After this incident, Shears filed a criminal complaint in the Monrovia justice court charging Jones with assault with a deadly weappon, a felony, in violation of section 245 of the Penal Code. This was based on Jones' asserted actions in trying to force Shears' car off the highway. Jones was held to answer but the case was dismissed in the superior court on motion of the district attorney ‘on the ground of insufficient evidence.’
At the conclusion of the instant trial, defendant moved to amend his answer to conform to proof and offered for filing an amended answer wherein he alleged that he arrested Jones for ‘assault with a deadly weapon, in violation of section 245 of the Penal Code, a felony.’ The motion was denied.
The court found that Shears committed the acts here in question in his official capacity as a deputy sheriff of Los Angeles County in the process of placing Jones under arrest for a misdemeanor, to wit, driving through a red light in violation of the Vehicle Code, and driving on the lefthand side of a highway also in violation of said code; but that Jones had not in fact committed such offenses and that Shears had not seen him do so and had no knowledge of any such traffic violations on the part of Jones. The court found that ‘plaintiff * * * did not resist or attempt to prevent his arrest by the defendant’ and ‘did not advance towards the defendant * * * in a threatening manner or refuse to put up his hands on command of the said defendant * * * and that the plaintiff * * * did not reach his hand towards his rear pocket or make any movement whatsoever.’ That plaintiff gave defendant ‘no reasonable cause or any cause to believe the plaintiff * * * was about to assault the defendant * * * with a deadly weapon or with any weapon whatsoever’; that plaintiff had no weapon in his psssession and that defendant had no fear that plaintiff intended to cause him any harm, or attempt to resist arrest. The court further found that defendant in his official capacity as a deputy sheriff of Los Angeles County, ‘did wrongfully, unlawfully and violently assault the plaintiff’ by firing a shot from a loaded revolver at plaintiff, which lodged in plaintiff's spine and which has not been and cannot be removed. Finally, the court found that in so doing, defendant acted ‘maliciously and was guilty of a wanton disregard of the rights' of the plaintiff.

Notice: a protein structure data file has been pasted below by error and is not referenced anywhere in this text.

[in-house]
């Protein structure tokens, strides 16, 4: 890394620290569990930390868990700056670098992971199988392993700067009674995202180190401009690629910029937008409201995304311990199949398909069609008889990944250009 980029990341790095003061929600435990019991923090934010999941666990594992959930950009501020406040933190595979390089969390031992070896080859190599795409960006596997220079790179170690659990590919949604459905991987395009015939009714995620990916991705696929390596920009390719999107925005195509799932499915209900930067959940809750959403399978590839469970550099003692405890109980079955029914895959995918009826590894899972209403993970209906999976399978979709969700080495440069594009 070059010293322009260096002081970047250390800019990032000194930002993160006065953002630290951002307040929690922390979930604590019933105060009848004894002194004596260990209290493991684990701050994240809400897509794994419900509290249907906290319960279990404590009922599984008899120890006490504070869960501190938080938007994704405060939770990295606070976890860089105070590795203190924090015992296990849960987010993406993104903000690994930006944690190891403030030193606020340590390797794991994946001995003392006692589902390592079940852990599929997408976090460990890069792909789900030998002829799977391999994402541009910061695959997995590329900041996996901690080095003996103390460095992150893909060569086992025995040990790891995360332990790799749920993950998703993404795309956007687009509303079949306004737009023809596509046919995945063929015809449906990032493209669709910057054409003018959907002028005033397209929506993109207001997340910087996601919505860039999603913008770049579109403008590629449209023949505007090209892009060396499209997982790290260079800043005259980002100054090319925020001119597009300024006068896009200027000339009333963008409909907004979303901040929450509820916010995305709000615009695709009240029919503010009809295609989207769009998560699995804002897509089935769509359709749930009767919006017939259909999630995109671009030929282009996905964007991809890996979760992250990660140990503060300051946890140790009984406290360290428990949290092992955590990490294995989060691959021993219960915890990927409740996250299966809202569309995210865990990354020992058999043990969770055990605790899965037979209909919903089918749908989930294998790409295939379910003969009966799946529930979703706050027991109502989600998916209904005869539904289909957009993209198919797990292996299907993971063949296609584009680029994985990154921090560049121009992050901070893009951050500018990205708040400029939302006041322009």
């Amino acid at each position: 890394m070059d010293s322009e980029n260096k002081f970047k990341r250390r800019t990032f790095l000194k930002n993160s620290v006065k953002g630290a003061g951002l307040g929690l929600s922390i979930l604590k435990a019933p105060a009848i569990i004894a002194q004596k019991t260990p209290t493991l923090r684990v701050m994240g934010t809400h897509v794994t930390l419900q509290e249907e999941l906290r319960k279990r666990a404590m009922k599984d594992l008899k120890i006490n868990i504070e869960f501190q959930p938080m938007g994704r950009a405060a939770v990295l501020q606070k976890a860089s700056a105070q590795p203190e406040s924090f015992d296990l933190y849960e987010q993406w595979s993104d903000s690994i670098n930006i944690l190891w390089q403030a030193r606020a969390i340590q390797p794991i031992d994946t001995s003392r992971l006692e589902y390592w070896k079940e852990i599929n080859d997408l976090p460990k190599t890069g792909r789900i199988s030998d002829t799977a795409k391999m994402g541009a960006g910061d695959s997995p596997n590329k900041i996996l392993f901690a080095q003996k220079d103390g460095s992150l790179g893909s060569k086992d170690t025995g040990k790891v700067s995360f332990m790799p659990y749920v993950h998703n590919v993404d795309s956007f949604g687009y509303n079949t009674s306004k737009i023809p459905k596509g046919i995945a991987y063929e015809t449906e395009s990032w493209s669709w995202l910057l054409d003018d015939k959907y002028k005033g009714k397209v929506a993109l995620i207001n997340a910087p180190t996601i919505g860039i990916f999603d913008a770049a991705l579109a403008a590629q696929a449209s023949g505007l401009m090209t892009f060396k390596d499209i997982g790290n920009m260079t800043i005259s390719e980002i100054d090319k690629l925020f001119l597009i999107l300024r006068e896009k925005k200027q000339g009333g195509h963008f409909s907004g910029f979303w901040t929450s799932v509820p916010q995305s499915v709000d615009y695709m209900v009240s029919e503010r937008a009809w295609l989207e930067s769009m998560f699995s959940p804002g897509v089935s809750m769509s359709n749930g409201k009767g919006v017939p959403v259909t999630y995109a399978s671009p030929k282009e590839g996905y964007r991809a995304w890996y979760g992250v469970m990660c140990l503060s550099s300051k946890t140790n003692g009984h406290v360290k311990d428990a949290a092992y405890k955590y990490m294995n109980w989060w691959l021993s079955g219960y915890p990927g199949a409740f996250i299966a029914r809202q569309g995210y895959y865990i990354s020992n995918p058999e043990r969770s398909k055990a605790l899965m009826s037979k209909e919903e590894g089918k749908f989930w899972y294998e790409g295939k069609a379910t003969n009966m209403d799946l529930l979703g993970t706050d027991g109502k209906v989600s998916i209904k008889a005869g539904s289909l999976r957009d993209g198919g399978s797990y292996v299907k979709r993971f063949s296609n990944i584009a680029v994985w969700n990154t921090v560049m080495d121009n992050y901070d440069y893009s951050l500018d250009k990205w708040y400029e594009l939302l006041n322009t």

In seeking a reversal, defendant's principal contention is that ‘the filing of a verified claim with the defendant and the county was a necessary prerequisite to maintaining the action.’ This contention is based on section 1981 and 20031 of the Government Code. The material portion of section 1981 reads: ‘Whenever it is chaimed that any person has been injured * * * as a result of the negligence or carelessness of any public officer or employee occurring during the course of his service or employment * * * a verified claim for damages shall be presented in writing and filed with the officer or employee and the clerk or secretary of the legislative body of the * * * county * * *.’